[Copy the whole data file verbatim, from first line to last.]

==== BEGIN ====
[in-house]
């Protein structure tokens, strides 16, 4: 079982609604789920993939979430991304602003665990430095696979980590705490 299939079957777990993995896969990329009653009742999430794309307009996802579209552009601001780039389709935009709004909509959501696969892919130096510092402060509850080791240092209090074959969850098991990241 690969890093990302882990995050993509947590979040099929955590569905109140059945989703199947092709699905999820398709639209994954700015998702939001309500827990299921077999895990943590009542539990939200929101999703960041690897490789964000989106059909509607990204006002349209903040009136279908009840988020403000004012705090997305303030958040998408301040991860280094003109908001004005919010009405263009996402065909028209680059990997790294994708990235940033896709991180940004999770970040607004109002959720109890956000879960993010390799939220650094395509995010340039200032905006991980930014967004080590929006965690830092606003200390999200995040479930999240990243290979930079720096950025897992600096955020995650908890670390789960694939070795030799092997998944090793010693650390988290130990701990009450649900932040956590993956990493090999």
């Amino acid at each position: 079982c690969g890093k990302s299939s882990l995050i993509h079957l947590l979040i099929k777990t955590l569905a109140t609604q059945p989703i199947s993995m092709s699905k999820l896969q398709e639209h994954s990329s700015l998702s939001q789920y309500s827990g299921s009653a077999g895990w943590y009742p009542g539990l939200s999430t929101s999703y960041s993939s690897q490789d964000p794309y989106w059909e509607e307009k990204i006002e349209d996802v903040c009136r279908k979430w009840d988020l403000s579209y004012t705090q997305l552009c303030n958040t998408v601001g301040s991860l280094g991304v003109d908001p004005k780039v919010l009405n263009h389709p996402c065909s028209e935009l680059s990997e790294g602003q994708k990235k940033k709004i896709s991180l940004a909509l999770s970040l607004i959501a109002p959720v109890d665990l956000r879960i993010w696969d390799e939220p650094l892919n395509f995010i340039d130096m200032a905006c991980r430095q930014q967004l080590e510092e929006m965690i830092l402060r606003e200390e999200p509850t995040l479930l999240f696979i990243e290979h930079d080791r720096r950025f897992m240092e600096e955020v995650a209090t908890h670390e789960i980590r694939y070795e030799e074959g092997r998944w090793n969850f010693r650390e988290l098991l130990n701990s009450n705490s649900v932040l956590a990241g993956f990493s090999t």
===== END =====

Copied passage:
[in-house]
């Protein structure tokens, strides 16, 4: 079982609604789920993939979430991304602003665990430095696979980590705490 299939079957777990993995896969990329009653009742999430794309307009996802579209552009601001780039389709935009709004909509959501696969892919130096510092402060509850080791240092209090074959969850098991990241 690969890093990302882990995050993509947590979040099929955590569905109140059945989703199947092709699905999820398709639209994954700015998702939001309500827990299921077999895990943590009542539990939200929101999703960041690897490789964000989106059909509607990204006002349209903040009136279908009840988020403000004012705090997305303030958040998408301040991860280094003109908001004005919010009405263009996402065909028209680059990997790294994708990235940033896709991180940004999770970040607004109002959720109890956000879960993010390799939220650094395509995010340039200032905006991980930014967004080590929006965690830092606003200390999200995040479930999240990243290979930079720096950025897992600096955020995650908890670390789960694939070795030799092997998944090793010693650390988290130990701990009450649900932040956590993956990493090999």
């Amino acid at each position: 079982c690969g890093k990302s299939s882990l995050i993509h079957l947590l979040i099929k777990t955590l569905a109140t609604q059945p989703i199947s993995m092709s699905k999820l896969q398709e639209h994954s990329s700015l998702s939001q789920y309500s827990g299921s009653a077999g895990w943590y009742p009542g539990l939200s999430t929101s999703y960041s993939s690897q490789d964000p794309y989106w059909e509607e307009k990204i006002e349209d996802v903040c009136r279908k979430w009840d988020l403000s579209y004012t705090q997305l552009c303030n958040t998408v601001g301040s991860l280094g991304v003109d908001p004005k780039v919010l009405n263009h389709p996402c065909s028209e935009l680059s990997e790294g602003q994708k990235k940033k709004i896709s991180l940004a909509l999770s970040l607004i959501a109002p959720v109890d665990l956000r879960i993010w696969d390799e939220p650094l892919n395509f995010i340039d130096m200032a905006c991980r430095q930014q967004l080590e510092e929006m965690i830092l402060r606003e200390e999200p509850t995040l479930l999240f696979i990243e290979h930079d080791r720096r950025f897992m240092e600096e955020v995650a209090t908890h670390e789960i980590r694939y070795e030799e074959g092997r998944w090793n969850f010693r650390e988290l098991l130990n701990s009450n705490s649900v932040l956590a990241g993956f990493s090999t």